Calcium coagulation properties of hydrothermally processed soymilk
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The effects of hydrothermal cooking (HTC), a steam-injection process otherwise known as jet cooking, on the calcium salt coagulation properties of soymilk were determined. Full-fat soymilk was processed at five different conditions (traditional kettle cooking at 100°C for 5 min, HTC at 100°C for 20 s, HTC at 134°C for 26 s, HTC at 154°C for 31 s, and HTC at 162°C for 35 s) and coagulated at four calcium chloride concentrations (0.05, 0.10, 0.20, and 0.30%). Tofu yields and recoveries of dry matter and protein in the coagulated curd followed similar trends with increasing calcium chloride concentration, namely, an initial increase rising to a peak followed by a decrease. HTC-processed soymilks, especially those processed at high temperature (162°C), gave lower tofu yields and lower recoveries of dry matter and protein in tofu. HTC-processed soymilks, especially those processed at 134°C or higher, resulted in very soft, fragile, and adhesive tofu. The high calcium salt tolerance of HTC-processed soymilk might be used to improve dispersion stability of calcium-fortified soy-based dairy analogs.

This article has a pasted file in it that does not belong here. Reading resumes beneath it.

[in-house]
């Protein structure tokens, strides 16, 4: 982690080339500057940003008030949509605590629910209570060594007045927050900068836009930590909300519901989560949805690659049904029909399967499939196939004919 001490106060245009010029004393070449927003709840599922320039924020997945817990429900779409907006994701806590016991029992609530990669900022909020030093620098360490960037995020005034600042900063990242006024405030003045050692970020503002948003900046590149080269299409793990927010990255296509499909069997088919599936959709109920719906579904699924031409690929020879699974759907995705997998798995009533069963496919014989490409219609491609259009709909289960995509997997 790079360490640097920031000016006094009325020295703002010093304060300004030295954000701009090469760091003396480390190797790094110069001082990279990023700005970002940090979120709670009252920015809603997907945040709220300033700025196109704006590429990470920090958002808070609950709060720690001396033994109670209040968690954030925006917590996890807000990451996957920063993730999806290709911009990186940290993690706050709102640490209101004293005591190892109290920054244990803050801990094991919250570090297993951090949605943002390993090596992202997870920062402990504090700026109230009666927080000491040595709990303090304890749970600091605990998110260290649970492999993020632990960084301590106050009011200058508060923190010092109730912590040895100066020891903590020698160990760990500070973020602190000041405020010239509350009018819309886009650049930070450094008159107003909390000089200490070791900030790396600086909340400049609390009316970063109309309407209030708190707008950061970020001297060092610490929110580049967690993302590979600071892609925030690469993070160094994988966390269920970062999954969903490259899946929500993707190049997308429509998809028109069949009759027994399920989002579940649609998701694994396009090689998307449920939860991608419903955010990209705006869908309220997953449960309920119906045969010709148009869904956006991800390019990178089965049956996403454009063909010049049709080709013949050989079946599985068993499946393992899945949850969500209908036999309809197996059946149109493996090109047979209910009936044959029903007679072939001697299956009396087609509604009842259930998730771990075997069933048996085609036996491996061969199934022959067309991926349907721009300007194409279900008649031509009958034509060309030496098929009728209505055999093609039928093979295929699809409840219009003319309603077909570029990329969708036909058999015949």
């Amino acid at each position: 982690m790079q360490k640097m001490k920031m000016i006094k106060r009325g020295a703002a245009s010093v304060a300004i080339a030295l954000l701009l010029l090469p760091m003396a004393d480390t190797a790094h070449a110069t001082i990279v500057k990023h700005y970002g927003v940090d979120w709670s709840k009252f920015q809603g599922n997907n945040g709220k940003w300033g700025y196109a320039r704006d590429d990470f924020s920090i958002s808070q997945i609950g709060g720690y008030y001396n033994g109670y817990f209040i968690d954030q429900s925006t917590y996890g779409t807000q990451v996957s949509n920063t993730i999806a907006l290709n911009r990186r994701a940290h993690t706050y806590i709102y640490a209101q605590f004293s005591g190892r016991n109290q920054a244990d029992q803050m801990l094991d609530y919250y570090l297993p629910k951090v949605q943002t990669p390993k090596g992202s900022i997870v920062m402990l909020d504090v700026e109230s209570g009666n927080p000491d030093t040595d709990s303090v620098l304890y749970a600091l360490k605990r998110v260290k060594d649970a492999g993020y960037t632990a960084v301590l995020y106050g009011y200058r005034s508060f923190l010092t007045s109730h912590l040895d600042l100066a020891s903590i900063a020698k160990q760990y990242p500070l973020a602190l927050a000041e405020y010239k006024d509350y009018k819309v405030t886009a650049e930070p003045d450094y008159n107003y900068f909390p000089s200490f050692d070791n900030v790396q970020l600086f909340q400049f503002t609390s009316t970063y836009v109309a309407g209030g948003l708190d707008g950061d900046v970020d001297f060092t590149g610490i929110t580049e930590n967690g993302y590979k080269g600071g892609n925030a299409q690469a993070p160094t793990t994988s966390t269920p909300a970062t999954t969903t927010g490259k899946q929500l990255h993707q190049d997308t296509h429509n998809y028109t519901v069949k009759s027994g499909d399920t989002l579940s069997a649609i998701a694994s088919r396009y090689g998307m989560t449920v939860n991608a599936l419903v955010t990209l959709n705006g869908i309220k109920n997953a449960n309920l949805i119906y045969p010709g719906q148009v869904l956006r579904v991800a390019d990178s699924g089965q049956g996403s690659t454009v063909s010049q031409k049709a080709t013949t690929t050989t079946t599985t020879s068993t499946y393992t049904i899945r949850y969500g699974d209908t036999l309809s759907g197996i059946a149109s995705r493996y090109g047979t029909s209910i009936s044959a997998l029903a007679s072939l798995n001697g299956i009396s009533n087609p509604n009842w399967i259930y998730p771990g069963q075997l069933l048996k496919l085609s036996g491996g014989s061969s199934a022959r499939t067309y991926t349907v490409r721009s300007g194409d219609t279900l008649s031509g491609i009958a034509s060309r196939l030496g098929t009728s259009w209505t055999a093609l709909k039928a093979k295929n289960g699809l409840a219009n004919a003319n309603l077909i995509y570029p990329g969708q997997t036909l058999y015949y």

Key WordsCoagulation jet cooking protein soybeans soymilk soy protein tofu
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